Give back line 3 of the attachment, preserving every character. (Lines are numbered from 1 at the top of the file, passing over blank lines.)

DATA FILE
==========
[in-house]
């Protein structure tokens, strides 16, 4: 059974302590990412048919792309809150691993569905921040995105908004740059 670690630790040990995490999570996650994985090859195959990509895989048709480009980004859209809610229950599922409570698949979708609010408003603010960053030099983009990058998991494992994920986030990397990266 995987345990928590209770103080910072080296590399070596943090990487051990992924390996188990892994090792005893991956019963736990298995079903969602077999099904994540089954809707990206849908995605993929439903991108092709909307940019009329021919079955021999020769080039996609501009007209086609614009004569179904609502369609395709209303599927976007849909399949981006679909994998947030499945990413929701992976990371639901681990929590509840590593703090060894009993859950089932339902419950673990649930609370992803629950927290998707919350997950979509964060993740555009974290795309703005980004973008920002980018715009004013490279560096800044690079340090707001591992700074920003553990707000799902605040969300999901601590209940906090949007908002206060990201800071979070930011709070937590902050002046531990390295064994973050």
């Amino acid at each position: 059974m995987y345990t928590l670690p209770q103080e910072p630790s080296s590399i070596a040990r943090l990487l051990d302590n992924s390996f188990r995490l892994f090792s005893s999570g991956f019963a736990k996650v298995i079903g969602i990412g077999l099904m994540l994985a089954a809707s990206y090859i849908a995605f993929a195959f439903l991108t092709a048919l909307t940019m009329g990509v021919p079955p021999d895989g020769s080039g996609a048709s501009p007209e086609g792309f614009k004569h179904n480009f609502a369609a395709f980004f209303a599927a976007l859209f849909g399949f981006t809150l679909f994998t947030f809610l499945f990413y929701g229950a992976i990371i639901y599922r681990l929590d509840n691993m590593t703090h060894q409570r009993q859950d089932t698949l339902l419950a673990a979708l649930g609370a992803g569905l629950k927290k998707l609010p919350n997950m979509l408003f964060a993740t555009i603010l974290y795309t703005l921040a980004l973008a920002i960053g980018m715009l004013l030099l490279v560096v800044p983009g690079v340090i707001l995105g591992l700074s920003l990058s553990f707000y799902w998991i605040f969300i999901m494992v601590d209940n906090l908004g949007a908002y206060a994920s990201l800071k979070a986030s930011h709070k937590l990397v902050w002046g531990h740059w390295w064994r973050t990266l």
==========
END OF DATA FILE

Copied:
């Amino acid at each position: 059974m995987y345990t928590l670690p209770q103080e910072p630790s080296s590399i070596a040990r943090l990487l051990d302590n992924s390996f188990r995490l892994f090792s005893s999570g991956f019963a736990k996650v298995i079903g969602i990412g077999l099904m994540l994985a089954a809707s990206y090859i849908a995605f993929a195959f439903l991108t092709a048919l909307t940019m009329g990509v021919p079955p021999d895989g020769s080039g996609a048709s501009p007209e086609g792309f614009k004569h179904n480009f609502a369609a395709f980004f209303a599927a976007l859209f849909g399949f981006t809150l679909f994998t947030f809610l499945f990413y929701g229950a992976i990371i639901y599922r681990l929590d509840n691993m590593t703090h060894q409570r009993q859950d089932t698949l339902l419950a673990a979708l649930g609370a992803g569905l629950k927290k998707l609010p919350n997950m979509l408003f964060a993740t555009i603010l974290y795309t703005l921040a980004l973008a920002i960053g980018m715009l004013l030099l490279v560096v800044p983009g690079v340090i707001l995105g591992l700074s920003l990058s553990f707000y799902w998991i605040f969300i999901m494992v601590d209940n906090l908004g949007a908002y206060a994920s990201l800071k979070a986030s930011h709070k937590l990397v902050w002046g531990h740059w390295w064994r973050t990266l």